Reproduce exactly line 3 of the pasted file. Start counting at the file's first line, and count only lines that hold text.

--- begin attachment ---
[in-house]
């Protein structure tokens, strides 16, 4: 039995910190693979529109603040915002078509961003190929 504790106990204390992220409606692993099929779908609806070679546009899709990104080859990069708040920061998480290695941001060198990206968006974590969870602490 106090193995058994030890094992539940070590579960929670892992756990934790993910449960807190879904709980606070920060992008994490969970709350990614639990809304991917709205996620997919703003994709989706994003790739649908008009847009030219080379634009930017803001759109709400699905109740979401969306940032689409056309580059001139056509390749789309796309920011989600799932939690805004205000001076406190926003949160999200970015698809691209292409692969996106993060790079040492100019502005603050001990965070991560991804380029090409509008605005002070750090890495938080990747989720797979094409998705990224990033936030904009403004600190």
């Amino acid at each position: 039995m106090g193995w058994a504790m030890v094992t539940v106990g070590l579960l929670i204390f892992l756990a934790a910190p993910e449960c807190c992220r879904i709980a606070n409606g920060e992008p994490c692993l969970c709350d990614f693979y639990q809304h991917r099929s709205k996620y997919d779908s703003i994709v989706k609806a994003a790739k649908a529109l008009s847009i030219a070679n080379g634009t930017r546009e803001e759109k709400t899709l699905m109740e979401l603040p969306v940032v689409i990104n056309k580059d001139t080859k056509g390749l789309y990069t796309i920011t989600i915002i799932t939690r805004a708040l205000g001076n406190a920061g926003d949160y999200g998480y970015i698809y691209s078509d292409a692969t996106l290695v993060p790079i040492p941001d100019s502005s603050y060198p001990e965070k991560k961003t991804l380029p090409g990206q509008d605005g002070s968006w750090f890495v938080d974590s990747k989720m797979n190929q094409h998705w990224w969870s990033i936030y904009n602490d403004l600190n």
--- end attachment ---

């Amino acid at each position: 039995m106090g193995w058994a504790m030890v094992t539940v106990g070590l579960l929670i204390f892992l756990a934790a910190p993910e449960c807190c992220r879904i709980a606070n409606g920060e992008p994490c692993l969970c709350d990614f693979y639990q809304h991917r099929s709205k996620y997919d779908s703003i994709v989706k609806a994003a790739k649908a529109l008009s847009i030219a070679n080379g634009t930017r546009e803001e759109k709400t899709l699905m109740e979401l603040p969306v940032v689409i990104n056309k580059d001139t080859k056509g390749l789309y990069t796309i920011t989600i915002i799932t939690r805004a708040l205000g001076n406190a920061g926003d949160y999200g998480y970015i698809y691209s078509d292409a692969t996106l290695v993060p790079i040492p941001d100019s502005s603050y060198p001990e965070k991560k961003t991804l380029p090409g990206q509008d605005g002070s968006w750090f890495v938080d974590s990747k989720m797979n190929q094409h998705w990224w969870s990033i936030y904009n602490d403004l600190n």